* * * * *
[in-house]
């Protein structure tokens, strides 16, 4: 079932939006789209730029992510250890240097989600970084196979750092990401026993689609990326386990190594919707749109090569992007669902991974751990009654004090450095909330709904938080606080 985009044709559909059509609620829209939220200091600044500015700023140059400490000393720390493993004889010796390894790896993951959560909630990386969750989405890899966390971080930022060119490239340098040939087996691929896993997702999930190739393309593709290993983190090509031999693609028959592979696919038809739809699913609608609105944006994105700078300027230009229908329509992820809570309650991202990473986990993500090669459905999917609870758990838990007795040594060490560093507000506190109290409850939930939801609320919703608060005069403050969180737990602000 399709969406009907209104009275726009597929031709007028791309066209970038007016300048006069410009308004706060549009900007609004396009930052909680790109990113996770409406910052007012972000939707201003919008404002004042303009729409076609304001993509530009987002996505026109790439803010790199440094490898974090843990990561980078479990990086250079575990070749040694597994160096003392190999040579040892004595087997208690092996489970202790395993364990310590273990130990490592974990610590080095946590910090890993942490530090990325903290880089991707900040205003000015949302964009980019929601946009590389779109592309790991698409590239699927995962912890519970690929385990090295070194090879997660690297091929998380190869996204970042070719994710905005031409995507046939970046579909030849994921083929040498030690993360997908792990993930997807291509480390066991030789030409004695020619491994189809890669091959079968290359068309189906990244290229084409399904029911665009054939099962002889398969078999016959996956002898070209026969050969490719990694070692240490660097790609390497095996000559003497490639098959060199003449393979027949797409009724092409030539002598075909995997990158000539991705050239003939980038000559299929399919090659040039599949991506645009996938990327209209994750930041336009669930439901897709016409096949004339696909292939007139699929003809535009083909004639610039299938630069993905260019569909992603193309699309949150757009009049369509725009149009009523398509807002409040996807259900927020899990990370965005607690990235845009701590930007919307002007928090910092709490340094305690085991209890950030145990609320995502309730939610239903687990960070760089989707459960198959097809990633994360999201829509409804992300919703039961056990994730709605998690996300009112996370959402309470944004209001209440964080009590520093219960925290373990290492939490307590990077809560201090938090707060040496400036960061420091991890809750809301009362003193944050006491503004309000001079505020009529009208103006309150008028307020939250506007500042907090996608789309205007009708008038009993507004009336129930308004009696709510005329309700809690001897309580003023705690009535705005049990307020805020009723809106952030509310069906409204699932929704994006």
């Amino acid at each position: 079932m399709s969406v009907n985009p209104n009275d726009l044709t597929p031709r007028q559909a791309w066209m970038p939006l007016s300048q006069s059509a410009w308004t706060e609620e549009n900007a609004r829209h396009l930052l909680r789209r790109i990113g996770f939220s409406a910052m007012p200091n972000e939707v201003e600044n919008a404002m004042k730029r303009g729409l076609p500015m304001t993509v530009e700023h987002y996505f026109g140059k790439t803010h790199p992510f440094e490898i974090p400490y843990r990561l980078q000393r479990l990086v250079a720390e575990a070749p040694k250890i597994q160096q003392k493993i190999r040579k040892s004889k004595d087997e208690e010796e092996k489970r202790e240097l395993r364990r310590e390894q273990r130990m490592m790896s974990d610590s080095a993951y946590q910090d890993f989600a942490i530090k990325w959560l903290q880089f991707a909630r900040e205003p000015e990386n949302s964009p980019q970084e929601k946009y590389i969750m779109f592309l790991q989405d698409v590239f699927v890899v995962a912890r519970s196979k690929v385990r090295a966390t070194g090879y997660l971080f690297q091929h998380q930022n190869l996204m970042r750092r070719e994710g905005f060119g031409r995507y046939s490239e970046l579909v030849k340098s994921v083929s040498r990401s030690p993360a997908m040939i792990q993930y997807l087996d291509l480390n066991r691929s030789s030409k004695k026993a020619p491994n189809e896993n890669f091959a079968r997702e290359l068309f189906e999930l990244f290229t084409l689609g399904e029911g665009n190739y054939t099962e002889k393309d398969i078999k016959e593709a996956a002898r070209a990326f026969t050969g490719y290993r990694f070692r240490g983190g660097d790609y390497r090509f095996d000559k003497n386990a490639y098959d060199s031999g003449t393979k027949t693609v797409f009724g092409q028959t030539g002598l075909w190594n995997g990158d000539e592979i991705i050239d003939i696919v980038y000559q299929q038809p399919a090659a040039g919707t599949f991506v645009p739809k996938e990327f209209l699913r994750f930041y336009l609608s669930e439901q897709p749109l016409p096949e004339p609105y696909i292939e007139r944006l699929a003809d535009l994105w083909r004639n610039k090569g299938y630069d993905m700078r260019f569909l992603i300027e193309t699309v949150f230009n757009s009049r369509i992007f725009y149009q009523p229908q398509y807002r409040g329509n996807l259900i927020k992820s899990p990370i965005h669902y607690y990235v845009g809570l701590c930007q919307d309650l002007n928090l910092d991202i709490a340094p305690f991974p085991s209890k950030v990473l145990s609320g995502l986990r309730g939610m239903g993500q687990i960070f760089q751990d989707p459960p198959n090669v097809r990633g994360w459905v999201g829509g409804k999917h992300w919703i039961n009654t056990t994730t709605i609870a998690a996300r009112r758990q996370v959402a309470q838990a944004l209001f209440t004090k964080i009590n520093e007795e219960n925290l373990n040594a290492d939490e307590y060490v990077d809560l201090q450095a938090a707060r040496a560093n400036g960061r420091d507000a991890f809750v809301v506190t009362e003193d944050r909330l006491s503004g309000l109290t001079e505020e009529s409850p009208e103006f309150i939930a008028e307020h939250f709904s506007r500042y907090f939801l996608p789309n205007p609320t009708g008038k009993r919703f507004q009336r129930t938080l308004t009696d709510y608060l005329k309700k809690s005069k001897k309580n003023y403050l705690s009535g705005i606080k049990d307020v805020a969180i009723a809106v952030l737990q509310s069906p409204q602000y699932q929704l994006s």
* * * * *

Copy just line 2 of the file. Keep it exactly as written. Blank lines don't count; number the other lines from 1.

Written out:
């Protein structure tokens, strides 16, 4: 079932939006789209730029992510250890240097989600970084196979750092990401026993689609990326386990190594919707749109090569992007669902991974751990009654004090450095909330709904938080606080 985009044709559909059509609620829209939220200091600044500015700023140059400490000393720390493993004889010796390894790896993951959560909630990386969750989405890899966390971080930022060119490239340098040939087996691929896993997702999930190739393309593709290993983190090509031999693609028959592979696919038809739809699913609608609105944006994105700078300027230009229908329509992820809570309650991202990473986990993500090669459905999917609870758990838990007795040594060490560093507000506190109290409850939930939801609320919703608060005069403050969180737990602000 399709969406009907209104009275726009597929031709007028791309066209970038007016300048006069410009308004706060549009900007609004396009930052909680790109990113996770409406910052007012972000939707201003919008404002004042303009729409076609304001993509530009987002996505026109790439803010790199440094490898974090843990990561980078479990990086250079575990070749040694597994160096003392190999040579040892004595087997208690092996489970202790395993364990310590273990130990490592974990610590080095946590910090890993942490530090990325903290880089991707900040205003000015949302964009980019929601946009590389779109592309790991698409590239699927995962912890519970690929385990090295070194090879997660690297091929998380190869996204970042070719994710905005031409995507046939970046579909030849994921083929040498030690993360997908792990993930997807291509480390066991030789030409004695020619491994189809890669091959079968290359068309189906990244290229084409399904029911665009054939099962002889398969078999016959996956002898070209026969050969490719990694070692240490660097790609390497095996000559003497490639098959060199003449393979027949797409009724092409030539002598075909995997990158000539991705050239003939980038000559299929399919090659040039599949991506645009996938990327209209994750930041336009669930439901897709016409096949004339696909292939007139699929003809535009083909004639610039299938630069993905260019569909992603193309699309949150757009009049369509725009149009009523398509807002409040996807259900927020899990990370965005607690990235845009701590930007919307002007928090910092709490340094305690085991209890950030145990609320995502309730939610239903687990960070760089989707459960198959097809990633994360999201829509409804992300919703039961056990994730709605998690996300009112996370959402309470944004209001209440964080009590520093219960925290373990290492939490307590990077809560201090938090707060040496400036960061420091991890809750809301009362003193944050006491503004309000001079505020009529009208103006309150008028307020939250506007500042907090996608789309205007009708008038009993507004009336129930308004009696709510005329309700809690001897309580003023705690009535705005049990307020805020009723809106952030509310069906409204699932929704994006």